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Climate Change, Energy and Gender

AGORA moderator's picture

There is a direct relationship between climate change and gender equality.  To be successful, strategies and programmes addressing the impacts of climate change must include the participation, experiences and voices of women – both because they are disproportionately impacted by climate change and because they have valuable knowledge and practical experiences to contribute to building resilience of communities and nations. 

Women and girls are on the first line of defense against the effects of climate change; they are more vulnerable to the impacts of climate change because they tend to be more dependent on agricultural production and livestock, are more prone to poverty and food scarcity and receive less education.  They are also less likely to own land or personal property, and are especially vulnerable in the face of natural disasters.  Skewed power relations and cultural norms leave them underrepresented in decision-making, making it difficult for them to secure better opportunities.  

Commission on the Status of Women 58 - Fact Sheet (2014)

  • It is estimated that 60 percent of chronically hungry people are women and girls.
  • Women comprise, on average, 43 percent of the agricultural labour force in developing countries. If they had the same access to productive resources as men, they could increase yields on their farms by 20–30 percent. This could raise total agricultural output in developing countries by 2.5–4 percent, which could in turn reduce the number of hungry people in the world by 12–17 percent.
  • Women rely more heavily on forests and natural resources for their livelihood than men. Gender inequality and deforestation were causally related in more than 100 countries between 1990 and 2010.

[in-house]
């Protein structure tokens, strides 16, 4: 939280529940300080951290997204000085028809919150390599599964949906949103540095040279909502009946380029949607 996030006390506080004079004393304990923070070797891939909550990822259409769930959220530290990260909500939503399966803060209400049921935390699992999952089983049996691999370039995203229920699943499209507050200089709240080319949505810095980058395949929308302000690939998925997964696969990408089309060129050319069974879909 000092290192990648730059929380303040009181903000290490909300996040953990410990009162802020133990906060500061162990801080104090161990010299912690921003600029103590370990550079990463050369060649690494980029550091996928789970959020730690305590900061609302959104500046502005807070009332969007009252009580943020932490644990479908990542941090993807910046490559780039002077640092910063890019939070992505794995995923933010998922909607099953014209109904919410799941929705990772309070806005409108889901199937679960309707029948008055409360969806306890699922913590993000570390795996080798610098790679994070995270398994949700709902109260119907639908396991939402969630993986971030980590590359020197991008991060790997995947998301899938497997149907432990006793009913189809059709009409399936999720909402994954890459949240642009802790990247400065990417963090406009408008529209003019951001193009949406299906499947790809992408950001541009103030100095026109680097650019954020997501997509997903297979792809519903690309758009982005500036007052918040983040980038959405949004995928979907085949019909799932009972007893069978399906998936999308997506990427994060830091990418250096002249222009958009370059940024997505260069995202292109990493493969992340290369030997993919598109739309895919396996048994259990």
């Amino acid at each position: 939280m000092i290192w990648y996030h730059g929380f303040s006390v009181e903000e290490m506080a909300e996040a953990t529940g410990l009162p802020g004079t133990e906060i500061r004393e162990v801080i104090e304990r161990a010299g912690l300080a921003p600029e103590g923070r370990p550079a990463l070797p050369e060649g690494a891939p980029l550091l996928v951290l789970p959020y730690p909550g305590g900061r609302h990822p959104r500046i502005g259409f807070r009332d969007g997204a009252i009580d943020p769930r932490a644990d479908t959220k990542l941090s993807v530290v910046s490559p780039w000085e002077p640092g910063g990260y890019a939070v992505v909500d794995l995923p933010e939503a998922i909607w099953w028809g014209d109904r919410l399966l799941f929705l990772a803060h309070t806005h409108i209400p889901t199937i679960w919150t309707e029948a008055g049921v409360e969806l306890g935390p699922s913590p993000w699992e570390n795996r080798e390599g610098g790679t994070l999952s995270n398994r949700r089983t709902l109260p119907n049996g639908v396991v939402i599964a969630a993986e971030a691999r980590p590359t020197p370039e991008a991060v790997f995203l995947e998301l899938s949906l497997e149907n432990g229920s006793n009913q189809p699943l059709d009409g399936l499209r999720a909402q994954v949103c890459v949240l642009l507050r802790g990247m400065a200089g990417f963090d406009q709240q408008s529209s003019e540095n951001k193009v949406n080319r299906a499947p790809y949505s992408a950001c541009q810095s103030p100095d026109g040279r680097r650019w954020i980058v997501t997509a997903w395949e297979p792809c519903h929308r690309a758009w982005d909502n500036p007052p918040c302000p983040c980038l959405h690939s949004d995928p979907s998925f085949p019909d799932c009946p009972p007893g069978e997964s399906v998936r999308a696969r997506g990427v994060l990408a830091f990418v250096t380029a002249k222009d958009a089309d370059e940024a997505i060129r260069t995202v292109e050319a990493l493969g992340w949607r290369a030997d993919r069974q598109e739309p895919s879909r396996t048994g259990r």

• Nearly 18 percent of global CO2 emissions are from developing countries’ residential usage. Biomass and coal cook stoves, which release high levels of CO2 and other pollutants, cause about 2 million deaths a year. The health burden of these cook stoves disproportionately fall on women and children.
  • A little over 33 percent of governments regularly generate statistics on citizens’ access to clean water. This is a gender issue as, especially in rural areas, women predominantly spend hours collecting water.  

Because of these limited adaptive capacities and the lack of available coping mechanisms, women and girls struggle to strengthen their resilience in the face of climate change.  As climate change impacts worsen, the gender gap is likely to grow. 

Current efforts to address climate change and energy issues do not yet fully acknowledge these gender dimensions.  As a result, national and global policy frameworks are not sufficiently gender-responsive and fail to offer women and girls the protection and opportunities they need.

UNDP Resource Guide on Gender and Climate Change

This resource guide aims to inform practitioners and policy makers of the linkages between gender equality and climate change and their importance in relation to the achievement of the Millennium Development Goals. It makes the case for why it is necessary to include women’s voices, needs and expertise in climate change policy and programming, and demonstrates how women’s contributions can strengthen the effectiveness of climate change measures. As the world moves towards a new global agreement on climate change, it is critical that women contribute to the effort and that their perspectives are equally represented in the debate.

To access this publication, please click here.

Parliamentarians are uniquely positioned to promote gender-responsive legislation on climate change and energy.  To do so effectively, however, existing approaches need to be revised and women need to be actively included in decision-making processes.

Engaging women in decision-making on climate change

While women are disproportionally vulnerable to the effects of climate change, they also play a pivotal role in the development of effective, sustainable solutions.  In rural areas in particular, women’s roles and experiences mean they have the knowledge and skills needed to design effective adaptation mechanisms.  The nature of their work and chores also means that they are quick to perceive changes in their environments, and can therefore help flag emerging threats such as water shortages, floods, and reduced crop yields.

UNEP: Women at the Frontline of Climate Change 

Women’s voices, responsibilities and knowledge on the environment and the challenges they face will need to be a central part of the adaptive response to a rapidly changing climate”